My parents got this for me from my great aunt who wasn't using the car anymore. The paint was in beaten up condition, but the car itself drives great! Minor maintenance issues, I just have to change the oil every once in awhile. I recently got a paint job from black to white and it looks just like new. It's one of those cars that has versatility. I've driven to a lot of places with it, LA, Riverside, etc. and it only takes about 1/4 of the gas tank if I'm going on a 2 hour long drive both ways. Decent speed as well, not too fast and not too slow. It gets me to where I need to go, and definitely gets the job done. I could care less if it's not fancy. And no, it's not riced up. Great car!
This was the best used car I ever purchased! I helped my son buy this car for himself after he graduated from high school in 2011. Everybody in the family drove the car to and fro before he even started to drive it, and we had a ball! This car was great on gas. My son and husband even put a new radio in the car with help from YouTube. That made a big difference in the sound quality. The only thing he didn't like about the car that this was an anniversary edition, and the windows were manual (exercise for those biceps). In October 2014, my son was cut off by another driver and hit someone. The car was totaled with 176,000. I wish that we still had that car the way gas prices are. I would recommend this car to new drivers and folks who do not drive a lot. It is worth it. You can get your maintenance done at a neighborhood shop or DIY.
Perform regular preventative maintenance, and you have a forever friend. It is the very definition of "reliable". Period. The only other vehicle I have ever owned, and still own, as reliable as my 96 Accord, is my 04, Odyssey. However, one issue consistent with 1990's Hondas is rusting upper arch wheel wells. The design flaw is how the rubber molding/weather stripping attached to the inner wheel well arch flange consistently traps enough moisture to cause premature rusting. Longtime owners of Hondas of this era know exactly what I am referring to and would agree. Unless of course, a quick fix rust repair had been performed prior to selling the car, in which case the next owner would disagree while unknowingly to become the next victim. However, if you took the best advice from Honda enthusiasts on reputable Honda forums, and removed the molding, you then bought a few extra years before having to perform body work. The rubber molding simply and easily tears away by hand, and I, of course, was too late removing the liners. No need to worry about aesthetics as the removed weather stripping is not noticeable, and, does not affect the lines of the car. I repaired my rusting wheel arches by sanding and applying fiberglass cloth tape affixed with fiberglass specific, Bondo. Sand, prime, paint. Done. The second issue would be the specific and unusual placement of O-rings under the rocker arms. It does not matter if you changed the oil every 3K miles, the O-rings under the rock arms inevitably become stiff and brittle, leaking small amounts of oil into a cylinder(s), wetting the spark plug(s). You may or may not notice a change in performance, other than slightly decreased gas mileage, until you see a fouled plug(s) during a tune up. The initial, and common instinct to blame it on failing cylinder rings in this era Honda is more than likely, not true. You can do nothing and be fine as long as you are frequently checking and topping off your oil. OK. That's it for the body and engine complaints. I will say, regardless of the couple of annoying things born into the 94-97 Accord, which is truly nothing when comparing cars in general, I am not letting go of this stalwart Accord until it, not me, says, "it is over."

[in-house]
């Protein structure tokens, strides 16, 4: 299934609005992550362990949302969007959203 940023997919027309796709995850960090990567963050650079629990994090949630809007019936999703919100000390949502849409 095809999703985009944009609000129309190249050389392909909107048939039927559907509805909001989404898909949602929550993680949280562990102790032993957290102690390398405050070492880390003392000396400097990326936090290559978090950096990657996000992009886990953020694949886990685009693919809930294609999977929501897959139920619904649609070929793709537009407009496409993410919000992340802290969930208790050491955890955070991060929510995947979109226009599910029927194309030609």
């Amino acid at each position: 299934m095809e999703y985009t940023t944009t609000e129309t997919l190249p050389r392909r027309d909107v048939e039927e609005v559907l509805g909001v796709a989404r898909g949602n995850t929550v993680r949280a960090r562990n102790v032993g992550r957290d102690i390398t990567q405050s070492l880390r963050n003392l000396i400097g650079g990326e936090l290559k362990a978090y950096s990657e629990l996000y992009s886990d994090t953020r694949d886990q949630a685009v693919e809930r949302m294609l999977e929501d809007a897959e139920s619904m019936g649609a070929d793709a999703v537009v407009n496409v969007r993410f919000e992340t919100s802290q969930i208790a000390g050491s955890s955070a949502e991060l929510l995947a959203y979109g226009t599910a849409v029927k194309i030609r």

1996 Accord LX (no VTEC) with over 235,000 miles. The car has been to Lake Tahoe, to LA and long distance trips (over 300 miles). car still runs really well (except engine is a bit louder than it was when new - which is understandable). Great chassis, ample seating for 5 (cars nowadays are too large). When driving highways, gets around 32 mpg. When primarily city, gets around 23 mpg.
This car will literally run forever with just minimal maintenance. Paid $3500 for my 96' Honda accord, now I'm graduating college I decided to sell it. I'm asking $3000 for it and I am confident that I can sell it for t his price. The car now has 166k miles on it but I am sure it can run all the way up to 300K plus plus miles.